Press Releases

‘Marcosian means massive:’ House tax committee to provide Marcos fiscal space to pursue larger public investment program; Salceda says PBBM has enough fiscal options to fight inflation, protect economic recovery

August 19th, 2022

House Ways and Means Chair Joey Sarte Salceda (Albay, 2nd district) says that President Marcos has “many fiscal options to enable rapid growth” and that “there are non-tax sources” available immediately to the President, during his speech at the 1st Tax Symposium of the accounting giant SGV.

“There are funds available for him to deploy, to fight inflation, take the first steps towards food security, and protect the country’s economic recovery,” Salceda said, in comments subsequent to the speech.

During his remarks, Salceda pointed out that “at least 180 billion in non-tax sources that are not in the Budget of Expenditures and Sources of Funding or BESF can be mobilized quickly.”

Among such sources, Salceda pointed out equity withdrawals from government financial institutions after the purpose of such infusions had lapsed under Bayanihan 2, the discontinuance of undistributed unconditional cash transfers from the TRAIN Law, the sale of bunked gas from the Malampaya field to the Ilijan Power Plant, and the privatization of the now-defunct Legazpi Domestic Airport.

“PBMM can also undertake a cash sweep similar to what PRRD did in 2019, the privatization of casinos under PAGCOR, and the streamlining and renationalization of approvals for reclamation projects,” Salceda added.

Salceda also said that “Public-Private Partnerships [are] likely to make resurgence, as PBBM directed legislation of new PPP framework.”

Salceda also said that the Bangko Sentral ng Pilipinas can increase its dividends to the National Government, due to realized revaluation gains on foreign currency assets, as the peso’s value hit near-record-lows this year.

“I think some P16.2 billion in realized gains on foreign currency appreciation have been made by the BSP from March to July alone,” Salceda added.

Salceda added, however, that new taxes still need to be imposed, to support an aggressive national infrastructure program, which Salceda says is still the best form of public investment.

“Our tax make-up is also still heavily on income, at around 53% of total internal revenue take. We need to increase our share of tax revenues from taxes on bad habits,” Salceda added.

Salceda enumerated increases in taxes on pre-mixed alcoholic beverages, gambling, mining, and other areas as within the agenda of the House tax committee.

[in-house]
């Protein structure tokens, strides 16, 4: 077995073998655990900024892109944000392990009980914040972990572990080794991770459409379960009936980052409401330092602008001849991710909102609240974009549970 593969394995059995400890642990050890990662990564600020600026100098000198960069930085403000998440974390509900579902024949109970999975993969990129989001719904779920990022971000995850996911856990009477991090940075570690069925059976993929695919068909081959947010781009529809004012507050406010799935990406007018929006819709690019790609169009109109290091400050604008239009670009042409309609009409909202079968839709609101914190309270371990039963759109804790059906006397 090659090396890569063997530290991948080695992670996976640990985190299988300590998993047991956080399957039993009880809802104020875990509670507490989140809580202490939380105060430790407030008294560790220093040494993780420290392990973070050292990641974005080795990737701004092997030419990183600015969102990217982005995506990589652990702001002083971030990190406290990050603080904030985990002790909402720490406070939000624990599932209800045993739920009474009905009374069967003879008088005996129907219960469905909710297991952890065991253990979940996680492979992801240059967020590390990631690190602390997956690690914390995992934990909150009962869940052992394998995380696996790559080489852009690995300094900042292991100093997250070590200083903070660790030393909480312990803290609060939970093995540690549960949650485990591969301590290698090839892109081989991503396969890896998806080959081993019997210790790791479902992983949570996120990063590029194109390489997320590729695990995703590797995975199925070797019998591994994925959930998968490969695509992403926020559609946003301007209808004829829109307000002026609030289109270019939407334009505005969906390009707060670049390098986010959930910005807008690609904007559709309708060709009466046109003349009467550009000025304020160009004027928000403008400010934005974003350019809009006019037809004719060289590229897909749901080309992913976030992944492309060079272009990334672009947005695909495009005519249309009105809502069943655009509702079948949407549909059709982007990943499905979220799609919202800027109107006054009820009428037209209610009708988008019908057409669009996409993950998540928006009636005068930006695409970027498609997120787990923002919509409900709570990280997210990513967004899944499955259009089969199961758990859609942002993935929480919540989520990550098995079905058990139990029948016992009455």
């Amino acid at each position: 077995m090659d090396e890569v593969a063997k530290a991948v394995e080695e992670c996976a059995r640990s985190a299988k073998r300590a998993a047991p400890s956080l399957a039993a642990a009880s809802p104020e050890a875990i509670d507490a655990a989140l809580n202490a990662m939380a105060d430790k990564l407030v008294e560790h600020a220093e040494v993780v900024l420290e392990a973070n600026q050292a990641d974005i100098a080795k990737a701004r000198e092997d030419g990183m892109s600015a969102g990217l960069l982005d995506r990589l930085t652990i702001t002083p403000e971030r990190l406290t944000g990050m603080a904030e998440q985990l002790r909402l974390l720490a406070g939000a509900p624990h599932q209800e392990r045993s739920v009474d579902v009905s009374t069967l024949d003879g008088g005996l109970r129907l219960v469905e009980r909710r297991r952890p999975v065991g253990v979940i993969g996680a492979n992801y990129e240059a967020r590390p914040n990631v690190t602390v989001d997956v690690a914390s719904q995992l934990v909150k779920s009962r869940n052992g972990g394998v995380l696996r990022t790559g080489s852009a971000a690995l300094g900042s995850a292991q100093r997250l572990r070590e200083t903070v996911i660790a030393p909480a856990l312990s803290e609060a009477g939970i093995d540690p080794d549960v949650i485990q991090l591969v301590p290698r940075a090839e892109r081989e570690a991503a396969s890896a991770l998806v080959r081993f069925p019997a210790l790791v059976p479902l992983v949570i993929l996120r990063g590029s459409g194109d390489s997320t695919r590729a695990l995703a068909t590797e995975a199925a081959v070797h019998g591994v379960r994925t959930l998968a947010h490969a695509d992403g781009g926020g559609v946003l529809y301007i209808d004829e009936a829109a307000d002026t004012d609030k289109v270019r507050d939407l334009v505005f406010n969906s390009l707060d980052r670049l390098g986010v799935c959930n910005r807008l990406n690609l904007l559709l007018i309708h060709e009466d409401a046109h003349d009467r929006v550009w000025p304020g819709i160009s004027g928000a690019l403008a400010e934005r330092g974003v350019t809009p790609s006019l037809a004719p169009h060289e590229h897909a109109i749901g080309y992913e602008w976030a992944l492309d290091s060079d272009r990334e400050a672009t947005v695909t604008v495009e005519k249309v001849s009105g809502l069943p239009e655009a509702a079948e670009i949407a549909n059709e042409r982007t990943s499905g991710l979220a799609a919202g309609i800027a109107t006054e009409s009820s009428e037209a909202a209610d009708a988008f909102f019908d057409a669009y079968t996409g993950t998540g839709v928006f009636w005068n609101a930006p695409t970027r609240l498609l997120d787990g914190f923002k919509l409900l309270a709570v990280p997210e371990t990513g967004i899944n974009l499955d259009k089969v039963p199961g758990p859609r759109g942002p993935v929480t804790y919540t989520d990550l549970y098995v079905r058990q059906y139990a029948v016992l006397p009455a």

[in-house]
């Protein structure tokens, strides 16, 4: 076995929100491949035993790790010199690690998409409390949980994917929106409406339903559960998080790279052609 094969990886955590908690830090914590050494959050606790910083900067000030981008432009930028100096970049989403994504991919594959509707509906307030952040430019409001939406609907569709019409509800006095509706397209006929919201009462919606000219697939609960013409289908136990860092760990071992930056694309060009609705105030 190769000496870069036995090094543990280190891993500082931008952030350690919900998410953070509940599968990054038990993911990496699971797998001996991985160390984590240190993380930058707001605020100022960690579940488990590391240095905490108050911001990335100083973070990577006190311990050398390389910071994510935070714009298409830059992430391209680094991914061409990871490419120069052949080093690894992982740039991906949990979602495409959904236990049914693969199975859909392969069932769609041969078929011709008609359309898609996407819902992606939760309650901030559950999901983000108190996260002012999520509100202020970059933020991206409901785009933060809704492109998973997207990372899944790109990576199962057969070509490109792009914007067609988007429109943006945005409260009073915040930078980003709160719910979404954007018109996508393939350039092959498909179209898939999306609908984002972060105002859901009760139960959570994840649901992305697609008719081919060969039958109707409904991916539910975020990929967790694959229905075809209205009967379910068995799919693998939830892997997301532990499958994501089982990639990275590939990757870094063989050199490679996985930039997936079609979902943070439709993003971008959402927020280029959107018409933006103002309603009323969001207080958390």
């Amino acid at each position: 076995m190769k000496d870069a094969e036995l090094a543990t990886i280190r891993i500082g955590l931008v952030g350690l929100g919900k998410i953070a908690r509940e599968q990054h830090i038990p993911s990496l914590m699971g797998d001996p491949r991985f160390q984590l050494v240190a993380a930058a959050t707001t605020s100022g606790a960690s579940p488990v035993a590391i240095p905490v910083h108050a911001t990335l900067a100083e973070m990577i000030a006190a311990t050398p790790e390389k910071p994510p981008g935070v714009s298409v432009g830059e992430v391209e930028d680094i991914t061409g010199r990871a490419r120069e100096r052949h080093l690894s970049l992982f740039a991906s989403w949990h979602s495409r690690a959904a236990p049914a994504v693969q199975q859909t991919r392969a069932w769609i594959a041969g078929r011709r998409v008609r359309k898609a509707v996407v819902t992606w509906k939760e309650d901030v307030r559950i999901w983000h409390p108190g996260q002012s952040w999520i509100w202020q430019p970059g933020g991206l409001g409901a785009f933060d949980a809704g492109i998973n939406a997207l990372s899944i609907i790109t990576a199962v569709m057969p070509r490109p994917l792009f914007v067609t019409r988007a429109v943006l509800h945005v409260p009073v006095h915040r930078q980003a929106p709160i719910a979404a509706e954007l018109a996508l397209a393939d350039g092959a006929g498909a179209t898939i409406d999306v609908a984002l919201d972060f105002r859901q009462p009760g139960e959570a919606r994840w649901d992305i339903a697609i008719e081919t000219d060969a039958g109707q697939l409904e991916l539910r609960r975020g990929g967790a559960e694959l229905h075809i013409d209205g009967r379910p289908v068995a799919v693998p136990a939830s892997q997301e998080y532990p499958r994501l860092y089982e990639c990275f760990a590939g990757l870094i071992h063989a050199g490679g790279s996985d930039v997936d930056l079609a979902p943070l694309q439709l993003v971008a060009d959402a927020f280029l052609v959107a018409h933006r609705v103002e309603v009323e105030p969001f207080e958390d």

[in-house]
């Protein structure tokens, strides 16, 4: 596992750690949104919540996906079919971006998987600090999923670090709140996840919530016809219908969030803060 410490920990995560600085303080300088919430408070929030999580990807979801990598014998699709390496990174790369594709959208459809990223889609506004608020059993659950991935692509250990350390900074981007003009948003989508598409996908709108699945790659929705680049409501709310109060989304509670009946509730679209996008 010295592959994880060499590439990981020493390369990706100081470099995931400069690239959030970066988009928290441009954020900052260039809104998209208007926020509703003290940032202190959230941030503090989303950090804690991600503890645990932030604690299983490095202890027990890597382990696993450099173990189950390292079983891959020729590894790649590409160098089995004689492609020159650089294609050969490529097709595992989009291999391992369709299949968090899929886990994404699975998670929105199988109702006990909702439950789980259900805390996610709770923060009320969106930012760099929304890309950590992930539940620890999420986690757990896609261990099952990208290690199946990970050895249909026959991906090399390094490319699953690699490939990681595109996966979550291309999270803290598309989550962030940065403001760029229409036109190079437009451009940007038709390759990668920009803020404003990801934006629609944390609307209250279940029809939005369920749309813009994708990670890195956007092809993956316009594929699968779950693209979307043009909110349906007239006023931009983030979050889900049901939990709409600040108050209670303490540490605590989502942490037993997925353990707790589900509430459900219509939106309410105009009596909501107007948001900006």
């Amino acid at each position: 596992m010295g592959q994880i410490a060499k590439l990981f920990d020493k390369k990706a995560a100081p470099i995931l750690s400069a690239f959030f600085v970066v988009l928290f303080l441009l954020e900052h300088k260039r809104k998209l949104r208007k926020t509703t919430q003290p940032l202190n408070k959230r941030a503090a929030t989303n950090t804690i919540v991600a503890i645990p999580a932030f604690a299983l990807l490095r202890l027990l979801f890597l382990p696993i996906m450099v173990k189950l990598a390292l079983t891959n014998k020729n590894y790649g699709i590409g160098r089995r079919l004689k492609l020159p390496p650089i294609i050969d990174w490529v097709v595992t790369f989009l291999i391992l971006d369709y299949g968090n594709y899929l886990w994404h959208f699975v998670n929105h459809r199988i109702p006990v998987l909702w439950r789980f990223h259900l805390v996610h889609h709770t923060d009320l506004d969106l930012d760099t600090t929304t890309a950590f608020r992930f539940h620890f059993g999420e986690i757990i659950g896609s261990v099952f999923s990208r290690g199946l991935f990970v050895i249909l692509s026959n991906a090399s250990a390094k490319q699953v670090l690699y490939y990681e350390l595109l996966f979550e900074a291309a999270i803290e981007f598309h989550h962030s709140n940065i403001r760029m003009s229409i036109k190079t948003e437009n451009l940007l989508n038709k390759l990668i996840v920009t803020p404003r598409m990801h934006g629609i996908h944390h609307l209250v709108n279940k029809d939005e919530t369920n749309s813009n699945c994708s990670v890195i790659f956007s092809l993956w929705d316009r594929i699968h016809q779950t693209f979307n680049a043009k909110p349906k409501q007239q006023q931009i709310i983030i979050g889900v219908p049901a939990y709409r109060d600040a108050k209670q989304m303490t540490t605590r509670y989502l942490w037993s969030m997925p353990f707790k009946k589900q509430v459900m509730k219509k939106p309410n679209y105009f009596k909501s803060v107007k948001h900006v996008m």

House tax panel to pursue global tax agenda

Salceda also said that the House is already discussing its ways forward in “ensuring that the Philippines receives its just share of taxes from global transactions.”

Salceda cited that digitalization and cross-border transactions have made it harder for traditional tax policies to collect revenues.

The House tax panel chair says that the committee has already formed a working group with the Department of Finance to study imposing a “minimum income tax” of 15% on the “book income” of corporations.

“This will ensure that companies with large discrepancies between their income as reported to shareholders and their income as reported to tax authorities will be imposed a baseline tax. Highly profitable companies (that do not need the tax incentives, hence high book income even before these deductions) will pay significant taxes,” Salceda said.

Salceda also said that the committee will continue to pursue policies to control tax base erosion and profit shifting schemes, or schemes by multinational corporations to reduce their tax liabilities by shifting around their costs among related parties.

“The Committee will also continue its efforts to get the country’s fair share of taxes from digital and cross-border transactions where at least one party is a Philippine resident,” Salceda said.

Tax panel to provide fiscal space for “Marcosian-sized” public investment program

“These efforts will make sure that the President has enough fiscal space to pursue a more ambitious public investment program. We need big visions from President Marcos. His surname evokes largeness. Marcosian means massive. Things like a bridge from Matnog to Allen, from Guimaras to Iloilo, from Mindanao to Leyte.”

“Of course, the larger the vision, the larger the fiscal space needed. My committee will do its best to give him that need.”

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